“Once there was a Hushpuppy, and she lived with her daddy in The Bathtub.” Set in a near-future version of our world, six-year-old Hushpuppy lives in an isolated Louisianan bayou community called the Bathtub that has been irrevocably affected by rising sea levels. Fascinated by nature, Hushpuppy explores her semi-feral community in an effort to uncover her true place in the world.

Yet an approaching cataclysmic storm and her erratic father’s illness drastically alter her worldview, and Hushpuppy must strike out on her own in order to discover how to survive in an unpredictable world. And what of the mysterious aurochs, prehistoric beasts released by the melting ice caps that are set to descend on the Bathtub?

Beasts of the Southern Wild is an astonishing film, and not just because it is director Benh Zeitlin’s first feature. Viewing environmental disasters through the lens of fantasy and magical realism, it has a mythical quality that, in the hands of others, could have turned the film into a darkly ominous fable. Yet the film is strangely positive, mostly due to the truly magical performance of Quvenzhané Wallis as Hushpuppy. Hers is the most captivating performance from a child in years, and the believability of her reactions to her character’s journey will cause your heart to catch itself in your throat.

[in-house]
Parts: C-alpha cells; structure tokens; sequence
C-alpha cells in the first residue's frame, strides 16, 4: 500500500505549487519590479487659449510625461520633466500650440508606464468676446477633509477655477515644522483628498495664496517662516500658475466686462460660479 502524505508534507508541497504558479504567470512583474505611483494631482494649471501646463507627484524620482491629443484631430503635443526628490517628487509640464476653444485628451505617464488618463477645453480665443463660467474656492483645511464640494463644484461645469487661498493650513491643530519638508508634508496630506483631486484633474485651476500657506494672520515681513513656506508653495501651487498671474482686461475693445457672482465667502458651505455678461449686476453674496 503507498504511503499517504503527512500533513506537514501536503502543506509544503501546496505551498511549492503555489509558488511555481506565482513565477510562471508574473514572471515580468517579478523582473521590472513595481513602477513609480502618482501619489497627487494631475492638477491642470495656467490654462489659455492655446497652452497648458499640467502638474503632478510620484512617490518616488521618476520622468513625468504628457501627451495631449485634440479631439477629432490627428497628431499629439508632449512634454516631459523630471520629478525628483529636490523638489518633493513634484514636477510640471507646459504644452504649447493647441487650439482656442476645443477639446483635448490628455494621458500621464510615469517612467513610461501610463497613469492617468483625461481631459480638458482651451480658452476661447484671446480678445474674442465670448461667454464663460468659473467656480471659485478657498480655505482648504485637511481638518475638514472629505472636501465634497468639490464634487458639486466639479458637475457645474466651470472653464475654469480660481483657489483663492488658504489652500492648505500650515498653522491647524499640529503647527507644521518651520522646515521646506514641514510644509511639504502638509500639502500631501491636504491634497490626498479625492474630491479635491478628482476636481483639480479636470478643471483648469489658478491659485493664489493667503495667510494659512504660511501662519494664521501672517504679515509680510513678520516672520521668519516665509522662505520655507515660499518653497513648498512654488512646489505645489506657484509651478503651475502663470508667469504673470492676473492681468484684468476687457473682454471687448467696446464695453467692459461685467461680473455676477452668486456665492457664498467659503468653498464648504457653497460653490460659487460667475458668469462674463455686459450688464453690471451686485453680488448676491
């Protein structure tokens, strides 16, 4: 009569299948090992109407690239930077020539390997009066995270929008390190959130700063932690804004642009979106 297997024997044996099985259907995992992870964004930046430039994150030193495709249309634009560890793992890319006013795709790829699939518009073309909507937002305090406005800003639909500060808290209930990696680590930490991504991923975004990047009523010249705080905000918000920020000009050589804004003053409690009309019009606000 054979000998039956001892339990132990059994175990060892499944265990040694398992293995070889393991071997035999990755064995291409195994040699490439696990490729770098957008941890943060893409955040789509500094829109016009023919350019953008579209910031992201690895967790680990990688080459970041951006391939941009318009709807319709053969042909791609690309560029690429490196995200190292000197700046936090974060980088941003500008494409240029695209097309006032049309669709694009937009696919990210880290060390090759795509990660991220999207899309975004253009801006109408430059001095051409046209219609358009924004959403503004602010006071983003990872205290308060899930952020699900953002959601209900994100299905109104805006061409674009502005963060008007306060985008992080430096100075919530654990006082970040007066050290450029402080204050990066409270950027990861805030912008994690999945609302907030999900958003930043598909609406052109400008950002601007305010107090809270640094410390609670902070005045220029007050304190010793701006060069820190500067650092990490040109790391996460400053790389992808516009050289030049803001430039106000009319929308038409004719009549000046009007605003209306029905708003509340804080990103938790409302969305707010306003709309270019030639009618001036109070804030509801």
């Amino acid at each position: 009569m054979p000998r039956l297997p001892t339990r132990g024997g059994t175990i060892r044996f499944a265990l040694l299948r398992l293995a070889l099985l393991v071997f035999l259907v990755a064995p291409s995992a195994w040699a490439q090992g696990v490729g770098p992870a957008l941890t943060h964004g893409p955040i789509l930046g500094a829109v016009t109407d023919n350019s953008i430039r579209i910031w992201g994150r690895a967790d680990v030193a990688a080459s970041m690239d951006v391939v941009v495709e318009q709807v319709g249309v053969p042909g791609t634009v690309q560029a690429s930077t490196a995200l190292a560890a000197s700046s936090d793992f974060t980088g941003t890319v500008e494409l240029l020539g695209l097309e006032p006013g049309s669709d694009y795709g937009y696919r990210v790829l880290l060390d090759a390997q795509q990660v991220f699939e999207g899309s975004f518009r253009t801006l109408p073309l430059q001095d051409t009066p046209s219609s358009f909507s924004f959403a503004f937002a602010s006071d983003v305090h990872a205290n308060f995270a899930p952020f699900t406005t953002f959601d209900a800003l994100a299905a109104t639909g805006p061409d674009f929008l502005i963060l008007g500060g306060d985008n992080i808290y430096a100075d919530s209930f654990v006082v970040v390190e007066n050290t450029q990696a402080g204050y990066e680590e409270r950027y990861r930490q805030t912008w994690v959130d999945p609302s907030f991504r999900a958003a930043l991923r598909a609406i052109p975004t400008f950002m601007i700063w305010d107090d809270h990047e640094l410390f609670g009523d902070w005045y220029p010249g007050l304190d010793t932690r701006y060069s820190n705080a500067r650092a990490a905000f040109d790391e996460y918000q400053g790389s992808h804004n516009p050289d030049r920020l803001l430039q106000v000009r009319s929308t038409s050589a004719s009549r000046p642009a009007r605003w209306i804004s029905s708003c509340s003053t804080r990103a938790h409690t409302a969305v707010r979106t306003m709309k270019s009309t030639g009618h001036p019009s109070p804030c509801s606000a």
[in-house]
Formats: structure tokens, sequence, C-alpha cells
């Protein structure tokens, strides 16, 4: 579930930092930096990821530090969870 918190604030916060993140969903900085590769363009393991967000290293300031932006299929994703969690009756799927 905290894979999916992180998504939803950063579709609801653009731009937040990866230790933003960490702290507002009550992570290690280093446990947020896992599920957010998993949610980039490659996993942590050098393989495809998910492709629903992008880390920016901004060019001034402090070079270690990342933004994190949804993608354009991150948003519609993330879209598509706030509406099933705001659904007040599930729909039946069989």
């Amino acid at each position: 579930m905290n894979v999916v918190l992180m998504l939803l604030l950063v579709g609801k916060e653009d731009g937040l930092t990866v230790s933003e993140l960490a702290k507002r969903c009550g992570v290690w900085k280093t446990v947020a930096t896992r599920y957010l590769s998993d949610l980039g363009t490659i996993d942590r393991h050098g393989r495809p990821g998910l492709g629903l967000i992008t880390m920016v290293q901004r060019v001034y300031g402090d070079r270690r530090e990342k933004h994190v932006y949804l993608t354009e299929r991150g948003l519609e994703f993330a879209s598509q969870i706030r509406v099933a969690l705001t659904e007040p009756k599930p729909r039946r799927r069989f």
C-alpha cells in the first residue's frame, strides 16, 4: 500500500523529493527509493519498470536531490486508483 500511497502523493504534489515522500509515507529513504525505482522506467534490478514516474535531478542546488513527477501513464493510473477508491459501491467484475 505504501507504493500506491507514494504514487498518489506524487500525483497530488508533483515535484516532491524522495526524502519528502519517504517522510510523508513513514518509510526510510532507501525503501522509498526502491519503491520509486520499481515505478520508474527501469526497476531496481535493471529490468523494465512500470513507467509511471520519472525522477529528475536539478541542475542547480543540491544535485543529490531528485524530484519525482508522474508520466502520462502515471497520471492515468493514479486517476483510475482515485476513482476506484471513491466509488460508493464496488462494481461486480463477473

Combine this with a visual aesthetic that merges ad-hoc survivalist structures with visceral depictions of nature, that are sure to lodge themselves indelibly into the minds of designers of all artistic stripes, Beasts of the Southern Wild is an ultimately affirmative, beautiful myth for our changing planet.

Beasts of the Southern Wild is in cinemas from September 13.